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. Last Updated: 07/27/2016

Simulated Finnish Nuclear Accident Hits Crisis Point

HELSINKI, Finland -- A critical stage was reached Thursday at an exercise designed to simulate an emergency at a nuclear power plant in southern Finland.

Under the exercise, the Loviisa nuclear plant on the south coast of Finland was suddenly deprived of the power to maintain its cooling systems.

It experienced a broken gas pipeline, a small plane crashed into a power line feeding electricity to the plant and annual maintenance began, planners assumed.

The plant is now faced with a potential meltdown of its radioactive core. If supplies of cooling water fail to reach the core, it melts and releases radioactive particles.

"Everything is not under control," Jukka Laaksonen, head of the Finnish Center for Radiation and Nuclear Safety told a dummy news briefing.

Later Thursday, planners expect the crisis to lead to a simulated leak of radioactive material.

The exercise is designed to test alerts and emergency procedures in 27 other countries, in Europe, Japan and South Korea.

In one of three emergency rooms at the safety center, nuclear physicists monitored developments. In another, experts calculated likely levels of radioactive fallout and contamination.

Coordinating the exercise, Laaksonen dictated press releases and organized information. Every move was recorded by a secretary.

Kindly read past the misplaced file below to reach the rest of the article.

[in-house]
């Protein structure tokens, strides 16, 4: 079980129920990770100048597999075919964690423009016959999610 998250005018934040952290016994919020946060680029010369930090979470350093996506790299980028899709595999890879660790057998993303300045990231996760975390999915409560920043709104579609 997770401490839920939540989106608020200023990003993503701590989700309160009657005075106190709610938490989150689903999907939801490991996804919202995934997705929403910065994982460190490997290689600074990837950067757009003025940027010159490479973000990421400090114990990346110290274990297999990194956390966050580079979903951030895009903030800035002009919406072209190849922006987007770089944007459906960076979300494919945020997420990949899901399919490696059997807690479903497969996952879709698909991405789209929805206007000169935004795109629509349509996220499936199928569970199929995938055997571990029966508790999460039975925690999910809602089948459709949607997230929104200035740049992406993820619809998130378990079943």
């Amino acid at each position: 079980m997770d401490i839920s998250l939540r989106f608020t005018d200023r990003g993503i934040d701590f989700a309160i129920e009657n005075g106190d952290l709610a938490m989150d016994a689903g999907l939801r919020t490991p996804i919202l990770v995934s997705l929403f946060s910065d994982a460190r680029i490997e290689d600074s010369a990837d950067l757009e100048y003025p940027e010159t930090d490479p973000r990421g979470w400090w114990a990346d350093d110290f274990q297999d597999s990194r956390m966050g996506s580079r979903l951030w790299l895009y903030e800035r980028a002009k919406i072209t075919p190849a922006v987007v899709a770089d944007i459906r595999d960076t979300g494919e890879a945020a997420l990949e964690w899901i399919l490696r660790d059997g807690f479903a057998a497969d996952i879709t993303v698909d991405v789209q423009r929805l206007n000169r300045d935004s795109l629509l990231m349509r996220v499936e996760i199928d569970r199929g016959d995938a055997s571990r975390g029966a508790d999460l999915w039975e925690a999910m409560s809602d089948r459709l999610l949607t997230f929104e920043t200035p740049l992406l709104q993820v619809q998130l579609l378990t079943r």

Halfway through Thursday's exercise, experts predicted that fallout would probably reach Estonia by early evening. The Estonians were informed, Laaksonen said.

People living near the plant were thought unlikely to face much risk from radiation. Laaksonen said they would receive about the same amount as they get in a year from normal background levels and it would not "cause any immediate health risk."

The exercise assumed the plant's operators try to play down the risk, but at the halfway stage this had not emerged as a problem.

This aspect will be particularly important for Japan, which decided at the last minute to join in the exercise after Prime Minister Ryutaro Hashimoto ordered an investigation into the coverup of the nation's worst nuclear accident last month.